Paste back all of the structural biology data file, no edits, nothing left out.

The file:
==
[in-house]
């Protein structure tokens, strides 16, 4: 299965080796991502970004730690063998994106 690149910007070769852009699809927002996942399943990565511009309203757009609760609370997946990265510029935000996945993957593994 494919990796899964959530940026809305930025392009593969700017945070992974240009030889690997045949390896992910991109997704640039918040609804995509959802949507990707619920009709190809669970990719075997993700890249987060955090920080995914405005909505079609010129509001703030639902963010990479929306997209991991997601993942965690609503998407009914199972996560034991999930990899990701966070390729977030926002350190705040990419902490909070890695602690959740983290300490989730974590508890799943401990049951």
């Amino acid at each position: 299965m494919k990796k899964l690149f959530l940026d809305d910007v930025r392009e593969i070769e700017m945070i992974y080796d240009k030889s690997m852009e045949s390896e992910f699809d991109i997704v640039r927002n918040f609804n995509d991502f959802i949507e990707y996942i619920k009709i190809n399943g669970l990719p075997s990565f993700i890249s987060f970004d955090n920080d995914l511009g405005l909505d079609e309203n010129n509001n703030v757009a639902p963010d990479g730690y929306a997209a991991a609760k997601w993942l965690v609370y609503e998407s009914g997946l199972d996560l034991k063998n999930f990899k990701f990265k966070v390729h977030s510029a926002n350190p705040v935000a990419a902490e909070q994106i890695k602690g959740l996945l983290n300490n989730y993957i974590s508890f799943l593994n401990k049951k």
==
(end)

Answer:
[in-house]
């Protein structure tokens, strides 16, 4: 299965080796991502970004730690063998994106 690149910007070769852009699809927002996942399943990565511009309203757009609760609370997946990265510029935000996945993957593994 494919990796899964959530940026809305930025392009593969700017945070992974240009030889690997045949390896992910991109997704640039918040609804995509959802949507990707619920009709190809669970990719075997993700890249987060955090920080995914405005909505079609010129509001703030639902963010990479929306997209991991997601993942965690609503998407009914199972996560034991999930990899990701966070390729977030926002350190705040990419902490909070890695602690959740983290300490989730974590508890799943401990049951």
């Amino acid at each position: 299965m494919k990796k899964l690149f959530l940026d809305d910007v930025r392009e593969i070769e700017m945070i992974y080796d240009k030889s690997m852009e045949s390896e992910f699809d991109i997704v640039r927002n918040f609804n995509d991502f959802i949507e990707y996942i619920k009709i190809n399943g669970l990719p075997s990565f993700i890249s987060f970004d955090n920080d995914l511009g405005l909505d079609e309203n010129n509001n703030v757009a639902p963010d990479g730690y929306a997209a991991a609760k997601w993942l965690v609370y609503e998407s009914g997946l199972d996560l034991k063998n999930f990899k990701f990265k966070v390729h977030s510029a926002n350190p705040v935000a990419a902490e909070q994106i890695k602690g959740l996945l983290n300490n989730y993957i974590s508890f799943l593994n401990k049951k």